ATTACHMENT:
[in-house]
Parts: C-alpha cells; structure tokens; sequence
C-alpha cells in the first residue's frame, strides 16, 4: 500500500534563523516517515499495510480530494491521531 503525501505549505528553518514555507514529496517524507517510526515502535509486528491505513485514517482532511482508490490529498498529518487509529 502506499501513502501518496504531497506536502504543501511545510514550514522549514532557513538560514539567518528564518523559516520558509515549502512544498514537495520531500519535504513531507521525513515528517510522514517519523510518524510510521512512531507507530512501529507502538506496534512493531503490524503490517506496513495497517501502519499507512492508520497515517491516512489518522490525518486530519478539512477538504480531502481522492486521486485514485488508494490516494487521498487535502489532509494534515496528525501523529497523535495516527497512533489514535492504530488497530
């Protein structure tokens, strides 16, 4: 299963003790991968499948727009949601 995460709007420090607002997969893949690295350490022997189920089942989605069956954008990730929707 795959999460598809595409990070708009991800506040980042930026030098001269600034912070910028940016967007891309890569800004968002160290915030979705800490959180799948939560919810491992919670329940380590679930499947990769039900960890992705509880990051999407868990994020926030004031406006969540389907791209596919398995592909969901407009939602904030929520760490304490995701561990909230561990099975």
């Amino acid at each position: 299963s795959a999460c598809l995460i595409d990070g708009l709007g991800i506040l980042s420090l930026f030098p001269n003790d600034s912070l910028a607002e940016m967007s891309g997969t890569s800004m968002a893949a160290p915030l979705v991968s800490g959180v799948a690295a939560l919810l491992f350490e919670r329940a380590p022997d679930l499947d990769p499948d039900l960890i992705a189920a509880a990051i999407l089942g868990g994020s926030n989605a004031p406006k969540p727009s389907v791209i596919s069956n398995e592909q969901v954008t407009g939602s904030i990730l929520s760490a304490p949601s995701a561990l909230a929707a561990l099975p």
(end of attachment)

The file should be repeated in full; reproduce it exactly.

[in-house]
Parts: C-alpha cells; structure tokens; sequence
C-alpha cells in the first residue's frame, strides 16, 4: 500500500534563523516517515499495510480530494491521531 503525501505549505528553518514555507514529496517524507517510526515502535509486528491505513485514517482532511482508490490529498498529518487509529 502506499501513502501518496504531497506536502504543501511545510514550514522549514532557513538560514539567518528564518523559516520558509515549502512544498514537495520531500519535504513531507521525513515528517510522514517519523510518524510510521512512531507507530512501529507502538506496534512493531503490524503490517506496513495497517501502519499507512492508520497515517491516512489518522490525518486530519478539512477538504480531502481522492486521486485514485488508494490516494487521498487535502489532509494534515496528525501523529497523535495516527497512533489514535492504530488497530
């Protein structure tokens, strides 16, 4: 299963003790991968499948727009949601 995460709007420090607002997969893949690295350490022997189920089942989605069956954008990730929707 795959999460598809595409990070708009991800506040980042930026030098001269600034912070910028940016967007891309890569800004968002160290915030979705800490959180799948939560919810491992919670329940380590679930499947990769039900960890992705509880990051999407868990994020926030004031406006969540389907791209596919398995592909969901407009939602904030929520760490304490995701561990909230561990099975």
């Amino acid at each position: 299963s795959a999460c598809l995460i595409d990070g708009l709007g991800i506040l980042s420090l930026f030098p001269n003790d600034s912070l910028a607002e940016m967007s891309g997969t890569s800004m968002a893949a160290p915030l979705v991968s800490g959180v799948a690295a939560l919810l491992f350490e919670r329940a380590p022997d679930l499947d990769p499948d039900l960890i992705a189920a509880a990051i999407l089942g868990g994020s926030n989605a004031p406006k969540p727009s389907v791209i596919s069956n398995e592909q969901v954008t407009g939602s904030i990730l929520s760490a304490p949601s995701a561990l909230a929707a561990l099975p």